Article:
California Budget Takes Hit for UC Student Fees

    As expected, Gov. Arnold Schwarzenegger included a major financial reprieve for students with a $75 million state “buyout” of intended University of California fee hikes in his 2006-07 budget.

    Under the plan, the state would provide money from its general fund with the expectation that the university use it in lieu of a planned 8-percent fee increase next year.

    UC student groups, as well as regents, have praised the governor’s plan.

    “This proposal recognizes the financial struggles of many California families and helps preserve access to the university for families of all means,” UC President Robert C. Dynes stated in a press release.

    The governor’s $125.6 billion state-spending plan gives a total of $11.2 billion to higher education. Overall, UC campuses would receive $3.049 billion from the general fund under the plan, a 7.3-percent increase from last fiscal year. The budget would still spend billions more than the state would take in, closing the gap with unexpected revenue from this year,

    according to the Legislative Analyst’s Office.

    But Schwarzenegger’s plan to use state revenue to subsidize UC fees would remove predictability from future fee levels, according to LAO Higher Education Director Steve Boilard.

    “Experience over the past few decades shows that the state tends to lower fees when the state budget starts to improve, but those fees increase considerably when the state budget gets worse,” Boilard stated in an e-mail. “Many people believe that the fee increases are made worse because of the need to ‘make up’ for the lost revenue from those times fees were decreased. Our office feels that student fees should not be yo-yoing in this way.”

    In November, the UC Board of Regents approved a $492 fee increase from this year, requiring students pay a total of $6,633 in mandatory system fees. However, the regents also added a provision that allowed the board to annul the hike in the event the state provided the funding to do so. The board will meet at UCSD this month to discuss and update the fee levels, which have almost doubled since 2000.

    The governor’s choice to block student fee growth will pay dividends for the state, according to Richard Stapler, spokesman for state Assembly Speaker and ex-oficio Regent Fabian Nunez.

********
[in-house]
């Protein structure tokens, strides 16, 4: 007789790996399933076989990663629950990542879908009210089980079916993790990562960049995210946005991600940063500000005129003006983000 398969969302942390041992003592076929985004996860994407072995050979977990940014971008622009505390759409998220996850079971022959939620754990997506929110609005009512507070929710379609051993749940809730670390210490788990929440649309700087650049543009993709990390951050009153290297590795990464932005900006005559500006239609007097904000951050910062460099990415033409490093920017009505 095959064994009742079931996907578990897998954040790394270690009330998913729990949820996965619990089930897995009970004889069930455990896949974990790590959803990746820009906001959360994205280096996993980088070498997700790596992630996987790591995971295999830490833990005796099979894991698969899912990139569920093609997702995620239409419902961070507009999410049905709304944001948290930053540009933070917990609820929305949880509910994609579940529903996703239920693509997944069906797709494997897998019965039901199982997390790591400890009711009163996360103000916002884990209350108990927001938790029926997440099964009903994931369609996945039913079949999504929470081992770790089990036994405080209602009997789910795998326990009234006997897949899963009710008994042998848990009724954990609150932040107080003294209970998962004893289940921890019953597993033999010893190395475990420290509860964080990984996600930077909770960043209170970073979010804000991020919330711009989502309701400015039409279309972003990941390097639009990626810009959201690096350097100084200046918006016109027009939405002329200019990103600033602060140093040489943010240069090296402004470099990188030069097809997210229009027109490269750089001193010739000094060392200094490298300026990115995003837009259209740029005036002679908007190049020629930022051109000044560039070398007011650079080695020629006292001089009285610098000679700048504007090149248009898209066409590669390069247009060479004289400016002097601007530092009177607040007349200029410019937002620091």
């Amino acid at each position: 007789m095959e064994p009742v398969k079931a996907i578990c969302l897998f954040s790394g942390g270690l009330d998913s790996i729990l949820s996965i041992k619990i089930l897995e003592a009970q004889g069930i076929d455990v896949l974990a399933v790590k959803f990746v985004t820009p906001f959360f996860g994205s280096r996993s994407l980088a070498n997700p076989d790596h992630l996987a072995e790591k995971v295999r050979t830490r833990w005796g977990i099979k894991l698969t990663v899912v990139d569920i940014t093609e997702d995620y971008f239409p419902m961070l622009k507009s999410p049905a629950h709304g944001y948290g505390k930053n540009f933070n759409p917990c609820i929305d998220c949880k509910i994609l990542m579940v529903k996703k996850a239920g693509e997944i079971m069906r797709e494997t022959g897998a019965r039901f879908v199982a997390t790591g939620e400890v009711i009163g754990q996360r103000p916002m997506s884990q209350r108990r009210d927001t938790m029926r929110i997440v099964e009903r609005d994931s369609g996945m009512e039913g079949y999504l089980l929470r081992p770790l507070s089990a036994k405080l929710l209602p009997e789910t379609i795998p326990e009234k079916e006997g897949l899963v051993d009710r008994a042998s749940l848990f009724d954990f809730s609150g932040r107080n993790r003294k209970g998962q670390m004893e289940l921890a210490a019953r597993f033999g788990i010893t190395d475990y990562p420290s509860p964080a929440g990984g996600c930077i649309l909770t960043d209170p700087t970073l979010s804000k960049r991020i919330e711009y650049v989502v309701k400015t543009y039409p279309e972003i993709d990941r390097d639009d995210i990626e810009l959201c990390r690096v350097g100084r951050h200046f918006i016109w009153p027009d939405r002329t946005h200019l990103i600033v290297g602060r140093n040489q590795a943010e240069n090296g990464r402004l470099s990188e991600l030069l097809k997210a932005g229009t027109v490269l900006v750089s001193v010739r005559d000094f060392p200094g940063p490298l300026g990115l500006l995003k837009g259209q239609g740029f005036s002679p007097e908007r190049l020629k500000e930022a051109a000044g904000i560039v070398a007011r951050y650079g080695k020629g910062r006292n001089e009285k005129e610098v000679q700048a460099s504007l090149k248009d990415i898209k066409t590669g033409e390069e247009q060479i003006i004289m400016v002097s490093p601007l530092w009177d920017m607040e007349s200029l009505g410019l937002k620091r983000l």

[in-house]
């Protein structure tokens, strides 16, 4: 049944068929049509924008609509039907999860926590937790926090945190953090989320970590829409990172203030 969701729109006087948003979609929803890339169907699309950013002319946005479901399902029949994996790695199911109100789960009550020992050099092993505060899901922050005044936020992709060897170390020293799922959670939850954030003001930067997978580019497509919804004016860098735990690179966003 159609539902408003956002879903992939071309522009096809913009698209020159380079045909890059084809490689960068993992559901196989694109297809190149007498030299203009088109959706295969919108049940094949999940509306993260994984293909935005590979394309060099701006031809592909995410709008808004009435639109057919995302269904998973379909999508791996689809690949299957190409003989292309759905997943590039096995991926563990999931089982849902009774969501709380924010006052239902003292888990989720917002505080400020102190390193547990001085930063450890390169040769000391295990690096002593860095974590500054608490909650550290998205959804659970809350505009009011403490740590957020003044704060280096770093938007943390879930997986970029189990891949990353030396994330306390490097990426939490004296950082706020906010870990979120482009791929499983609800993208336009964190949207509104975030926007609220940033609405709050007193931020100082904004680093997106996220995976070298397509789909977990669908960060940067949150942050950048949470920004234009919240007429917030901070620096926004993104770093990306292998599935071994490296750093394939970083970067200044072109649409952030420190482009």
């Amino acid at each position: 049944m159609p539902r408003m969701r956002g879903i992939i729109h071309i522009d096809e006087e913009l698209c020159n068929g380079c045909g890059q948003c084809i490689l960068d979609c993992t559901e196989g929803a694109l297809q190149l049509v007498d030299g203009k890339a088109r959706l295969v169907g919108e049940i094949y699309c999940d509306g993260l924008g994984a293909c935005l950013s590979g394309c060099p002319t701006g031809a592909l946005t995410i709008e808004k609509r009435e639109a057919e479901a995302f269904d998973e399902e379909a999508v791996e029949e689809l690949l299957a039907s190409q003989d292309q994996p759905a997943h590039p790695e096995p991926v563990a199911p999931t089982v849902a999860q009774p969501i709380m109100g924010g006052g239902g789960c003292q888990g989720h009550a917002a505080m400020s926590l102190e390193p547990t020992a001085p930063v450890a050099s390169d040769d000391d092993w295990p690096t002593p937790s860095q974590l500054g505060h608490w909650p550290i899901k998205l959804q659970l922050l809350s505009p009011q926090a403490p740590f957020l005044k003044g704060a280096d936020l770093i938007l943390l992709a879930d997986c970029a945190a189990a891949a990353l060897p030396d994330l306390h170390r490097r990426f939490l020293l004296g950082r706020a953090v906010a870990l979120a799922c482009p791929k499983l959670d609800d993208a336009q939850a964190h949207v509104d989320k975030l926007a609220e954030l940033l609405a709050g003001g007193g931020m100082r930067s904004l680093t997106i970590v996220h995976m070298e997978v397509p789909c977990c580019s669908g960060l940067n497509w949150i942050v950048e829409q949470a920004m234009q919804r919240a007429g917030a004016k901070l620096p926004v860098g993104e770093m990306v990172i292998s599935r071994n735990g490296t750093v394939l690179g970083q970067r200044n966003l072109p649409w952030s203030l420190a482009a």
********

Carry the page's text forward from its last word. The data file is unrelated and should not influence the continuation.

Nunez persuaded the regents to consider rescinding fee increases, under the hope that he could push Schwarzenegger to buy out the hike with state funds, Stapler said.

    “If there’s any factor in this state that can equalize, it’s education,” Stapler said. “Putting money into the UC is like investment. The university is a huge economic generator for the state.”

    Lobbying efforts by the UC Students Association, which included a meeting with Schwarzenegger representatives two weeks ago, were a major part of the governor’s decision, according to UCSA President Anu Joshi.

    “Hundreds of students traveled across the state to fight for affordability at the November regents meeting, thousands signed postcards sent to the Speaker Nunez and hundreds of thousands of students and families will benefit from their hard work,” Joshi stated in a press release. “We are ecstatic that the governor decided to prioritize higher education and take the first step in restoring the classic legacy of accessibility to higher education in California.”

    However, the governor’s plan could hurt accessibility for lower income families, according to Boilard. In 2004, the LAO published a report, which concluded that more state spending on widespread aid, such as the governor’s subsidy of fees, would reduce need-based aid, such as Cal Grants, for low-income students.

    “I feel that [the state fee] ‘relief’ should be provided in the form of financial aid to needy students, and that non-needy students could, in fact, support a higher amount of their own educational costs,” Boilard stated. “At least you could increase fees to keep up with inflation.”

    In addition, the governor’s cancellation of fee increases this year does not promise that there won’t be a considerable hike next year, Boilard stated. Although the 2004 state compact between the university and Schwarzenegger places a 10-percent cap on fee inflation for any given year, nothing is certain without codifying it into state law.

    “In general, compacts are inevitably violated by the people who [enter] into them,” Boilard said. “Without a formal fee policy in state law, I don’t think students can count on any particular fee levels.”

    Although the future is uncertain, any year without more fees is a good year for UC students, according to Joshi.

    “This year’s budget shows the power of the UC student,” she said. “Now, the state and the UC know how valuable their students are, and that using them as a revenue source isn’t right.”

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